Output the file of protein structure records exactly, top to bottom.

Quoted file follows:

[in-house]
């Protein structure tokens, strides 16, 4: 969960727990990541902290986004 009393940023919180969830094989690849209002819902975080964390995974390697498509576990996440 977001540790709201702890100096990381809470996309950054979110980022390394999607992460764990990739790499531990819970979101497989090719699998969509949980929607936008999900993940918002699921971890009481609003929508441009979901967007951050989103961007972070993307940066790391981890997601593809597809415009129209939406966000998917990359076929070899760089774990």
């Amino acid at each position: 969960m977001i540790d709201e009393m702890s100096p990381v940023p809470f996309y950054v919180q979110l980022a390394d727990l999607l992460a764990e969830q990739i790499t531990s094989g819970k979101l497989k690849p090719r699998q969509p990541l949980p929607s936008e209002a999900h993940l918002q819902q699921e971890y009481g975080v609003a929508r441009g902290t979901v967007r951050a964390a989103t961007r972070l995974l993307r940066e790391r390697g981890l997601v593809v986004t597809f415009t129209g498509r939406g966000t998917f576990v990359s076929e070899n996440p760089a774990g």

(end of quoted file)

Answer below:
[in-house]
């Protein structure tokens, strides 16, 4: 969960727990990541902290986004 009393940023919180969830094989690849209002819902975080964390995974390697498509576990996440 977001540790709201702890100096990381809470996309950054979110980022390394999607992460764990990739790499531990819970979101497989090719699998969509949980929607936008999900993940918002699921971890009481609003929508441009979901967007951050989103961007972070993307940066790391981890997601593809597809415009129209939406966000998917990359076929070899760089774990």
């Amino acid at each position: 969960m977001i540790d709201e009393m702890s100096p990381v940023p809470f996309y950054v919180q979110l980022a390394d727990l999607l992460a764990e969830q990739i790499t531990s094989g819970k979101l497989k690849p090719r699998q969509p990541l949980p929607s936008e209002a999900h993940l918002q819902q699921e971890y009481g975080v609003a929508r441009g902290t979901v967007r951050a964390a989103t961007r972070l995974l993307r940066e790391r390697g981890l997601v593809v986004t597809f415009t129209g498509r939406g966000t998917f576990v990359s076929e070899n996440p760089a774990g």